Lately, I’ve been concerned with the social. In fact, I think it’s a fair assessment (or just fair) to say that we’ve all been concerned with the social—whether the #BlackLivesMatter movement, the Syrian refugee crisis, or the always-shifting, never-ending war on terror with its most recent manifestation in San Bernardino, CA. My moments of introspection about these matters have led me to consider how what I do as a medievalist speaks to such moments of social unrest, upheaval, etc. For example, can we compare moments of social unrest in medieval England, such as the Rebellion of 1381, to the current wave of protests in the US and abroad? Aren’t the economic situations and class stratification eerily similar?
And, inevitably, in this process I turn to John Gower.
Immediately, though, some readers will wonder why I would turn to Gower. We who work on this poet constantly must answer this question (see the titles of the previous two blog posts). However, my goal in this post is not to defend Gower. Rather, I write from the premise that it is only Gower who allows us to find something of ourselves in the tales that he spun over five hundred years ago. As Lynn Arner notes in her recent post, “The end of Confessio stages a miraculous transformation of Amans into Gower’s ideal reader: the narcissistic, apathetic lover becomes an enlightened reader who understands the need for social change and who abandons amorous pursuits to reflect on societal strife and to pursue the common good” (par. 10). Rather than consider Gower’s specific goal for change, however, I want to consider how Gower envisions the social.
As Shyama Rajendran quite astutely points out in her recent post, “we should take seriously the forcefulness of [Gower’s] critique of social systems” (par.9). But then I pause on the word “social” again.
Does Gower understand the social in the same way as we do?
I quote Bruno Latour in Reassembling the Social at length here in order to query this term, social:
A given trait was said to be ‘social’ or ‘pertain to society’ when it could be defined as possessing specific properties, some negative—it must not be ‘purely’ biological, linguistic, economical, natural—and some positive—it must achieve, reinforce, express, maintain, reproduce, or subvert the social order. Once this domain had been defined, no matter how vaguely, it could then be used to shed some light on specifically social phenomena—the social could explain the social—and to provide a certain type of explanation for what the other domains could not account for—an appeal to ‘social factors’ could explain the ‘social aspects’ of non-social phenomena (3).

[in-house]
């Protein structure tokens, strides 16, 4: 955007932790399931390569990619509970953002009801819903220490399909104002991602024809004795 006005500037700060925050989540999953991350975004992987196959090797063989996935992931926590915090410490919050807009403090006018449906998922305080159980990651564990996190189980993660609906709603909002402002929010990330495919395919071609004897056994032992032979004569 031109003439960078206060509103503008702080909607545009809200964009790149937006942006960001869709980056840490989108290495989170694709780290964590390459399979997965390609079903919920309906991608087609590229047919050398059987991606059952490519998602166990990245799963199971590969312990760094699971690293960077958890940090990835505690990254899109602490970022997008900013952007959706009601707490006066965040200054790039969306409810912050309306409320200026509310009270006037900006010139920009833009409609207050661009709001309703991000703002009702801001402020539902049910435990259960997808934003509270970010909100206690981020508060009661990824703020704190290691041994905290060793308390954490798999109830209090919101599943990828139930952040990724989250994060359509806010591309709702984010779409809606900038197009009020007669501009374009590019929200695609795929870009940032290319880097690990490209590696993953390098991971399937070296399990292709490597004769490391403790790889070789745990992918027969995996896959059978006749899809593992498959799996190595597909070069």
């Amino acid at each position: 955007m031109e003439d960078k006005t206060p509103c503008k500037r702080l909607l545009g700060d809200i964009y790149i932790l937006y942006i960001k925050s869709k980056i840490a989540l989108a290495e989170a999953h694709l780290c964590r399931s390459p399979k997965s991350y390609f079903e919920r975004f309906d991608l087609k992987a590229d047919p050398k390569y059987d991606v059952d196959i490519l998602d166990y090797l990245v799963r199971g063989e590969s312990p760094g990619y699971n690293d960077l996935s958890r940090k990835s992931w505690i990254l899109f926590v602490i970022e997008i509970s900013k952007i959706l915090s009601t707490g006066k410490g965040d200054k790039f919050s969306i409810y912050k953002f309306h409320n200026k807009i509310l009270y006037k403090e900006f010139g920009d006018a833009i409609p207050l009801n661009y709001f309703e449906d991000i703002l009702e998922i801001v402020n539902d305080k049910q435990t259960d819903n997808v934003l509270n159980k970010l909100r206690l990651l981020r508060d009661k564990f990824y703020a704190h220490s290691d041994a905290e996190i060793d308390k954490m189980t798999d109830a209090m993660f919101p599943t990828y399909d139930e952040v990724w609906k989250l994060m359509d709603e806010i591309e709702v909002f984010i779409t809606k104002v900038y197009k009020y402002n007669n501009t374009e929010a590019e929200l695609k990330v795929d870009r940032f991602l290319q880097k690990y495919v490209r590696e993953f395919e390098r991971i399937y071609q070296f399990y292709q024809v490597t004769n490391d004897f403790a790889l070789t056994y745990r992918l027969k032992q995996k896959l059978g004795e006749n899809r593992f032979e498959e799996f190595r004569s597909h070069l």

This definition of the social typically guides our analyses and considerations of Gower’s work in relation to the systems of late feudalism in fourteenth-century England. We, as Gower scholars, have spilled an enormous amount of ink on how Gower’s poetry addresses a number of social phenomena. In so doing, we have tacitly declared that the social is defined, understood, agreed upon, and, even in the tumultuous fourteenth century, somewhat stable.
My point here is not to claim that all of this scholarship (including my own) is wrong and/or faulty. Instead, I want us to consider how, borrowing from Latour’s title, we might reassemble our conception of “social” to bring about new insights about the social in Gower’s poetry and, in so doing, find connections to networks and systems in our society today.
Latour redefines the social in his work as “the tracing of associations,” and continues, “in this meaning of the adjective, social does not designate a thing among other things, like a black sheep among other white sheep, but a type of connection between things that are not themselves “social” (5). We eliminate the ambiguous framework that we refer to as social and replace it with a system of networks made up of the interactions among the individual components. In this new formulation of the social, the only way to discuss such phenomena is through observing, describing, and critiquing the exchanges between independent entities.
And isn’t this exactly what Gower does? The entire tale-telling process in Confessio Amantis is about the social. Through these tales, Gower examines interactions between individuals, entities, things, etc. We tend to assimilate these individual tales into the larger picture of the work as a whole—one that supports the traditional notion of society as always existing infrastructure—yet in their conception as tales they are aimed toward individual associations, first among the characters within the tales and then moving outward between Amans and the glosses Genius provides. The act of reading itself, too, becomes social in this understanding of the idea of social because, as Latour discusses above, it is a way of connecting—associating—ourselves with the text and its component parts. (I’ll return to this in a moment).